Advising is taken very seriously in DU's College of Natural Sciences and Mathematics and especially within the Department of Mathematics. The resources on this page will help current or prospective students navigate coursework and discover on-campus entities who can help guide students throughout their academic career.
This video will answer questions for current undergraduate math students.
The DU catalog of math courses lists all named courses currently offered by the Department of Mathematics. Additional specialized courses are taught occasionally. Note that not every course in the catalog is offered every year. See links below for course offerings for a given quarter.
The chart of math courses correspond to the catalog and displays all courses and their prerequisites at one glance.
Math Advising Tool
Which first math course as an undergraduate student should you take? The main considerations are the intended program of study, the need to fulfill the requirement Analytical Inquiry: The Natural and Physical World (AI/Natural), and your level or preparedness.
We have developed a Math Advising Tool to help incoming students and their advisors determine the most appropriate first math class to take.
The full assessment will take approximately 45 minutes. There is no pass or fail associated with this survey and it is not a placement exam. The results will simply help students to chart the right course.
Students interested in pursuing a career in actuarial science should know that entry into this career usually requires passing one or more actuary exams. To prepare for the first actuarial exam, a student should take the following courses:
- MATH 1951,2,3 Calculus 1, 2, & 3
- MATH 2080 Calculus of Several Variables
- MATH 3080 Introduction to Probability
- MATH 3090 Mathematical Probability
Other recommended courses include:
- MATH 3350 Mathematics of Finance
- Finance courses offered through Daniels College of Business
Students majoring in math with an interest in Engineering may consider a minor in mechanical engineering. Note that this is only recommended for students with University Physics I, II, and III in their curriculum.
Learn more about mechanical and materials engineering at DU.
Graduate Studies in Mathematics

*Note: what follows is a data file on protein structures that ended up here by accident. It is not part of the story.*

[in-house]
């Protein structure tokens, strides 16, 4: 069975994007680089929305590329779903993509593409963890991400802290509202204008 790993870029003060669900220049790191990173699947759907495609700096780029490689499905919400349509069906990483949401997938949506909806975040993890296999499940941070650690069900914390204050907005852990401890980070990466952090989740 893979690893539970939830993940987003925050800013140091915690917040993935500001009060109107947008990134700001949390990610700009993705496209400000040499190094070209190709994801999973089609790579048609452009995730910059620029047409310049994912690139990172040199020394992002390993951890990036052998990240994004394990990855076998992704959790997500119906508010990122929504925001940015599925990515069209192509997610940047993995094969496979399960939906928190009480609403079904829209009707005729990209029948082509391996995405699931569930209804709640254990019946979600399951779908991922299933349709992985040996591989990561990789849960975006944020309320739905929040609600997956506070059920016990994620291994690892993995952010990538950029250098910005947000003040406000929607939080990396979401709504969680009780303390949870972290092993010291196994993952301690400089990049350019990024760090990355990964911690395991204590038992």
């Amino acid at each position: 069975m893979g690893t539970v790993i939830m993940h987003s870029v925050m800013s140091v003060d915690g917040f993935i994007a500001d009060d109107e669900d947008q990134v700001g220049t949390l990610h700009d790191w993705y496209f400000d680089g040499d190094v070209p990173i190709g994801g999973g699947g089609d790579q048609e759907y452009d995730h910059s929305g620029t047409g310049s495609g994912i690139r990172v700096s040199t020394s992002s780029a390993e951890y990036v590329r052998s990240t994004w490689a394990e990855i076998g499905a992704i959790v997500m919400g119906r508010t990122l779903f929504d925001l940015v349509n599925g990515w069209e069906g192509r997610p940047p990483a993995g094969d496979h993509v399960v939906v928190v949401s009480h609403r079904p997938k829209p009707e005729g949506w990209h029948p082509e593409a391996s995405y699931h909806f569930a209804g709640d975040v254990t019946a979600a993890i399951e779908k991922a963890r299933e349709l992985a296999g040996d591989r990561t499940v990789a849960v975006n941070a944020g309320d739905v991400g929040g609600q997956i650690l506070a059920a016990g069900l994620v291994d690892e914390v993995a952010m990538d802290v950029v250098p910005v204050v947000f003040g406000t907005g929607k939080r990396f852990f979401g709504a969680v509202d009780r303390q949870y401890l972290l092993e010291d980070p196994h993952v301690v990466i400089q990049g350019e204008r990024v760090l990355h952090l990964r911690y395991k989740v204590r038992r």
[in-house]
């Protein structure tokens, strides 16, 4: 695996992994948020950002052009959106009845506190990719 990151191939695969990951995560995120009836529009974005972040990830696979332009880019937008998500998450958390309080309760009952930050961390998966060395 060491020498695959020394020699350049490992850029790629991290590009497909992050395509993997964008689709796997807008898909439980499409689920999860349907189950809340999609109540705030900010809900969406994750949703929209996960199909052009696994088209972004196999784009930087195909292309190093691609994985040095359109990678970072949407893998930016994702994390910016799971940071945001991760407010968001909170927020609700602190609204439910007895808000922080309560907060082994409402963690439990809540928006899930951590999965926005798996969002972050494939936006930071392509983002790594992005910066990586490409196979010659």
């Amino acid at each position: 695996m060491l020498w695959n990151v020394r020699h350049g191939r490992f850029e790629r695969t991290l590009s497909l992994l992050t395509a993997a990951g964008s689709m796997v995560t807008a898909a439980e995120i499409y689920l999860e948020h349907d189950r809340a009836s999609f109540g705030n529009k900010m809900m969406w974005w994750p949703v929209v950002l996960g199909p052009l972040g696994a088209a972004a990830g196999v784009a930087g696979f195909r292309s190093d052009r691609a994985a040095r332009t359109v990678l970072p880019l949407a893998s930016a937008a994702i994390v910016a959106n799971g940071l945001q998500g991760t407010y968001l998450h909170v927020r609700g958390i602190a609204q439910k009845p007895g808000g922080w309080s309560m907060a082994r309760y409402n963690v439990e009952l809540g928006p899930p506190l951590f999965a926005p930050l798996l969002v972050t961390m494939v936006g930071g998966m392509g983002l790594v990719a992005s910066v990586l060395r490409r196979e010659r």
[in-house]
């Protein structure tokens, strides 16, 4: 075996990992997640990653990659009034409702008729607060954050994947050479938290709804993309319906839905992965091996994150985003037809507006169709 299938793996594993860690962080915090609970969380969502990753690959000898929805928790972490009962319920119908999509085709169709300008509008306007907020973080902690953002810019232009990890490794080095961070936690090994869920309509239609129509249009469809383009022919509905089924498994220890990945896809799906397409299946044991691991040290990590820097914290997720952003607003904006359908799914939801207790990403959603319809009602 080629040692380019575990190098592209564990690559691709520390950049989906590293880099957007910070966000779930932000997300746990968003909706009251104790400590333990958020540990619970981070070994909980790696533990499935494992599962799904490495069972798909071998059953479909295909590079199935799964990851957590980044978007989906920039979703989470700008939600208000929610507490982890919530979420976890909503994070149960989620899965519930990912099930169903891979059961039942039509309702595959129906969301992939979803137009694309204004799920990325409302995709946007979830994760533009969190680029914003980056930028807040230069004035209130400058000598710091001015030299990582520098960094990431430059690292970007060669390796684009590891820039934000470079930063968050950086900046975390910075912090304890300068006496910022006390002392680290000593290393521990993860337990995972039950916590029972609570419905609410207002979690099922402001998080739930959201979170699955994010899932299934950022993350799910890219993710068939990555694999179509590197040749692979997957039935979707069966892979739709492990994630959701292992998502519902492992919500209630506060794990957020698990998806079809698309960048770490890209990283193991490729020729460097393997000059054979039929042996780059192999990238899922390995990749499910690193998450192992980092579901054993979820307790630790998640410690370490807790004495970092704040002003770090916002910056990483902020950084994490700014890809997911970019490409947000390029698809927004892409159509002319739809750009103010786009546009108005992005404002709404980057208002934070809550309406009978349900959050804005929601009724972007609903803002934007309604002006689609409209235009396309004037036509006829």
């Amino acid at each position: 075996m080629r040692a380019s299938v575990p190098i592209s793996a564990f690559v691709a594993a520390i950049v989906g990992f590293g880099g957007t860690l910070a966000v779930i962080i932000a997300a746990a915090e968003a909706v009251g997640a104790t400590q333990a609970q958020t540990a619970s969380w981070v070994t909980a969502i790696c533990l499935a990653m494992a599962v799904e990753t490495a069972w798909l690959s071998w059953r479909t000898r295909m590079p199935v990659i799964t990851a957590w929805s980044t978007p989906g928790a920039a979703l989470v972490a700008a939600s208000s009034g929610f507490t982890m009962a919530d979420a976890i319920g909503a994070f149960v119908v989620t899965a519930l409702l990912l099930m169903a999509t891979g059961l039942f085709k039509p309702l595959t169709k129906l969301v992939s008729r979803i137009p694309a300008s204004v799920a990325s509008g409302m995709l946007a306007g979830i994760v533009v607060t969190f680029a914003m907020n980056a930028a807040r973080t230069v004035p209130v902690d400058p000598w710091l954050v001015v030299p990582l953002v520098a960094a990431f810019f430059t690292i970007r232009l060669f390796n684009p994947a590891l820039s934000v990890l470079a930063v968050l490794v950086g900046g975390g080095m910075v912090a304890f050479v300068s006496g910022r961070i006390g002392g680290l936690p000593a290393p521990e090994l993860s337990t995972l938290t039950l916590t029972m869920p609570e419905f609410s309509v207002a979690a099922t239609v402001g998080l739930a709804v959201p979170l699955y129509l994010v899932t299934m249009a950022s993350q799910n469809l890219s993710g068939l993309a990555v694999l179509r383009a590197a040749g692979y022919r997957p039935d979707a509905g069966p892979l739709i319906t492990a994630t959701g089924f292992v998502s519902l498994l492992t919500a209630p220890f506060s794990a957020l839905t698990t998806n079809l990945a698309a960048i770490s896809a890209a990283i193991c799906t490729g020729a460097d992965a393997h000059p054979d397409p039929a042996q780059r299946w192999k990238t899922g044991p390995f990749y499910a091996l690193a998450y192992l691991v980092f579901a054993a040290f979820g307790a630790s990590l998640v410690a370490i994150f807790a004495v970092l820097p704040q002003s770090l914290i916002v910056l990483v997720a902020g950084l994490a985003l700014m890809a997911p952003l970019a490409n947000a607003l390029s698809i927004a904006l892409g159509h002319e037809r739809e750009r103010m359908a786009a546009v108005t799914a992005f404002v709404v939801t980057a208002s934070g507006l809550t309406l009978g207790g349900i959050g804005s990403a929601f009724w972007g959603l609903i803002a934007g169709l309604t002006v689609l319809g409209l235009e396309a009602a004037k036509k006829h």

Students with an interest in graduate studies in the mathematical sciences are recommended to take as many advanced courses in foundational mathematics as their schedule will allow. These include courses such as the following:
- MATH 3050 Set Theory
- MATH 3060 Mathematical Logic
- MATH 3110 Introduction to Topology
- MATH 3151 Linear Algebra I
- MATH 3161 Introduction to Real Analysis I (Required for the major)
- MATH 3166 Group Theory
- MATH 3170 Introduction to Abstract Algebra (Required for the major)
- MATH 3260 Metric Spaces
- MATH 3851 Functions Complex Variable
Advanced students may be allowed to take 4000-level courses with instructor permission.
For students interested in teaching mathematics at the secondary level (7-12th grade), selecting certain courses within the mathematics major is necessary in order to acquire teaching licensure. Allegra Reiber can provide assistance in planning the appropriate mathematics courses to take.
The Morgridge College of Education offers a “4+1” dual degree program which awards students a bachelor’s degree in Math (in four years) and a Masters degree in Curriculum & Instruction with embedded Colorado state teaching licensure in secondary mathematics (at the end of the fifth year). Students seeking this dual degree apply in their junior year and then take 12 credit hours of specific coursework in Morgridge College of Education in their senior year while completing their bachelor’s degree. In the fifth year students complete additional graduate coursework and field experience through the Teacher Education Program. Completing the coursework for the program and a Math major requires careful academic planning. Students should speak to an Education advisor early on (in their first year or early in their second year) if they are interested.